August 17, 2016
Authored by: BCLP, Merrit Jones and Brandon Neuschafer
The Food and Drug Administration (FDA) says its final rule allowing outside groups to evaluate food additive risks will streamline its “Generally Recognized as Safe” (GRAS) reviews.
The agency recently released its GRAS final rule for its food additive program, switching reviews from a more formal but slower “petition-based” process to a voluntary “notification” process. For retailers with private label food products, that means that they or their vendors can continue to convene their own expert panels to review the safety of many food additives, and provide notice of their findings to the FDA.
Under the federal Food, Drug and Cosmetic Act (FD&C Act), any substance that is intentionally added to food is a food additive that is subject to premarket review and approval by FDA, unless the substance is generally recognized, among qualified experts, as having been adequately shown to be safe under the conditions of its intended use, or unless the use of the substance is otherwise excepted from the definition of a food additive.
The use of a food substance may be GRAS either through scientific procedures or, for a substance used in food before 1958, through experience based on common use in food, which requires a substantial history of consumption for food use by a significant number of consumers.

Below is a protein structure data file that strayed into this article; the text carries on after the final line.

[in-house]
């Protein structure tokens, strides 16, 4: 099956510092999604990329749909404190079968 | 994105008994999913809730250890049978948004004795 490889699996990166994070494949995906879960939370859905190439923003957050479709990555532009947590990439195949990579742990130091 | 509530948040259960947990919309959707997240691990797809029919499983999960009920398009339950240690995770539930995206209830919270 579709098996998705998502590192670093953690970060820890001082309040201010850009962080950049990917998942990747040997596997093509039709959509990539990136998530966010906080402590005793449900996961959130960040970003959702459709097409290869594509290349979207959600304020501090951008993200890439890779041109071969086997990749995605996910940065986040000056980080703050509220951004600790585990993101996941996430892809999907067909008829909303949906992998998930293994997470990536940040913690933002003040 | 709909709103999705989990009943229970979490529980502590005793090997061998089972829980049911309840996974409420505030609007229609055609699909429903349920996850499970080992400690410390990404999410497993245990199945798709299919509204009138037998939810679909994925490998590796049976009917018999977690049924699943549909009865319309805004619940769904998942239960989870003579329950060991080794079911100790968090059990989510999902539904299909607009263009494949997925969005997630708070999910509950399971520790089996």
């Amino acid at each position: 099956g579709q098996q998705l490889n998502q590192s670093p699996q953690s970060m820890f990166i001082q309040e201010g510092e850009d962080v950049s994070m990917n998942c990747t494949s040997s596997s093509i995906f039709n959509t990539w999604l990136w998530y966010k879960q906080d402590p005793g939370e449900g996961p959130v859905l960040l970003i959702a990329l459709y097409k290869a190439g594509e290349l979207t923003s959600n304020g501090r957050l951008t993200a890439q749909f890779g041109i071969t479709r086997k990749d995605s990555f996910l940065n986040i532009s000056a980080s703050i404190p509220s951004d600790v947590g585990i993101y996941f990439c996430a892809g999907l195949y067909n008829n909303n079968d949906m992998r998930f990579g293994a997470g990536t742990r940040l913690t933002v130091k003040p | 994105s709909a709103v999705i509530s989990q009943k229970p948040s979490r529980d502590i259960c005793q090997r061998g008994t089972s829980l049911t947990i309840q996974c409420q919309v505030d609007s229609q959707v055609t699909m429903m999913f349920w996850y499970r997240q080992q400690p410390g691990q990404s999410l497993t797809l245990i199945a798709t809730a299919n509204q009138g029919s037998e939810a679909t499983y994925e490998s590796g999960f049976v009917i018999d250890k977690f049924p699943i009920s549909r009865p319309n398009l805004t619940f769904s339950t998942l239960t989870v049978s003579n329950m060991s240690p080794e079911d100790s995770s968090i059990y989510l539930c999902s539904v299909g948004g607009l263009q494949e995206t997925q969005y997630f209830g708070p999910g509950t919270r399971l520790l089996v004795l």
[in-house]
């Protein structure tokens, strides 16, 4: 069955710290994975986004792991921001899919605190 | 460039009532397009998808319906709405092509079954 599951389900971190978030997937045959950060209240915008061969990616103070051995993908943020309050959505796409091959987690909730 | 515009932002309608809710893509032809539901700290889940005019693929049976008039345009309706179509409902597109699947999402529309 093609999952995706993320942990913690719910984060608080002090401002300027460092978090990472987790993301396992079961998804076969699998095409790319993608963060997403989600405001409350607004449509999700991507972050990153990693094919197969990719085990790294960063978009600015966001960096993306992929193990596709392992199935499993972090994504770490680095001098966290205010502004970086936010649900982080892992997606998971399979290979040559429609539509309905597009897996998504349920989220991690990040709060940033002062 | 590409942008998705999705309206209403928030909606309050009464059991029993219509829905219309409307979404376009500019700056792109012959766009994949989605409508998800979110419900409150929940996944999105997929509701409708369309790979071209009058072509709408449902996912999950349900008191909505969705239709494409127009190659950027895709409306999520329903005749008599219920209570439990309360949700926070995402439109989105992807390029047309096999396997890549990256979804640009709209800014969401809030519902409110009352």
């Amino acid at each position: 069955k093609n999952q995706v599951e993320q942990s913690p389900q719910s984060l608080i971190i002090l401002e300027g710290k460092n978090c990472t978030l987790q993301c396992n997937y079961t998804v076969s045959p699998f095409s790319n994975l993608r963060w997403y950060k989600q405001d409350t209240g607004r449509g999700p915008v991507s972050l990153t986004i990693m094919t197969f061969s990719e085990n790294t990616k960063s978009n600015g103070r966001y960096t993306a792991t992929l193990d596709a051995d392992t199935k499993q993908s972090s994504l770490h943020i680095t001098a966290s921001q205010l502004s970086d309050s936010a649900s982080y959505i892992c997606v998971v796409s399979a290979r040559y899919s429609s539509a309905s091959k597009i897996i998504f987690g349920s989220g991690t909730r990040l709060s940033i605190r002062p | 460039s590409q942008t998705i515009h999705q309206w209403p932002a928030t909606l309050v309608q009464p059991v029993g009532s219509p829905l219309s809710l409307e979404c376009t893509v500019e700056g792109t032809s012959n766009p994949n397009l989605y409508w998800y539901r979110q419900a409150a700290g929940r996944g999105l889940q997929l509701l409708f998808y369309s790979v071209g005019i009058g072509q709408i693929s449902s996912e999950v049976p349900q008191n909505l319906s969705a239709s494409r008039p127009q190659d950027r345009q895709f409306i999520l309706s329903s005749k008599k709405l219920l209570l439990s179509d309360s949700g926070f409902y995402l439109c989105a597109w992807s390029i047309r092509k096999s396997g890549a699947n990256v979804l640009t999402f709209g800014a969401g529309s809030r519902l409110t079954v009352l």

Rule adopts pilot voluntary notification program.
The FDA’s rule implements as final a pilot notification program under which food makers can convene their own expert panels to prepare GRAS reviews and provide notice to the FDA.
Under the former petition-based process the agency would publish an order in the Federal Register listing the substance as GRAS, and issue a corresponding regulation that prescribes the safe conditions of its use. If it determined the substance was not GRAS, then the agency would notice that in the Federal Register.
According to the FDA’s review of its notification pilot program, “experience also has shown that streamlining our evaluation of conclusions of GRAS status will enable us to evaluate more, and higher priority, substances.” Since the pilot program was initiated in 1998, the FDA has processed 638 GRAS notices, compared to the previous decade where the agency issued 25 GRAS affirmation petitions.
FDA can take action against food substances that fail to qualify.
When a use of a substance does not qualify for the GRAS exemption, that use of the substance is subject to the premarket approval mandated by the FD&C Act. In such circumstances, the FDA can take enforcement action to stop distribution of the food substance and foods containing it on the grounds that such foods are or contain an unlawful food additive.
The FDA points to its treatment of partially hydrogenated oils (PHOs) and caffeinated alcoholic beverages as evidence the voluntary GRAS pilot notification program was, and will continue to be, effective.
The agency states that there “is no longer a consensus among qualified experts that PHOs are GRAS for any use in human food,” and that it “informed the companies who were marketing these caffeinated alcoholic beverages that caffeine, as used in the companies’ products, is an unsafe food additive, and therefore the products are adulterated.”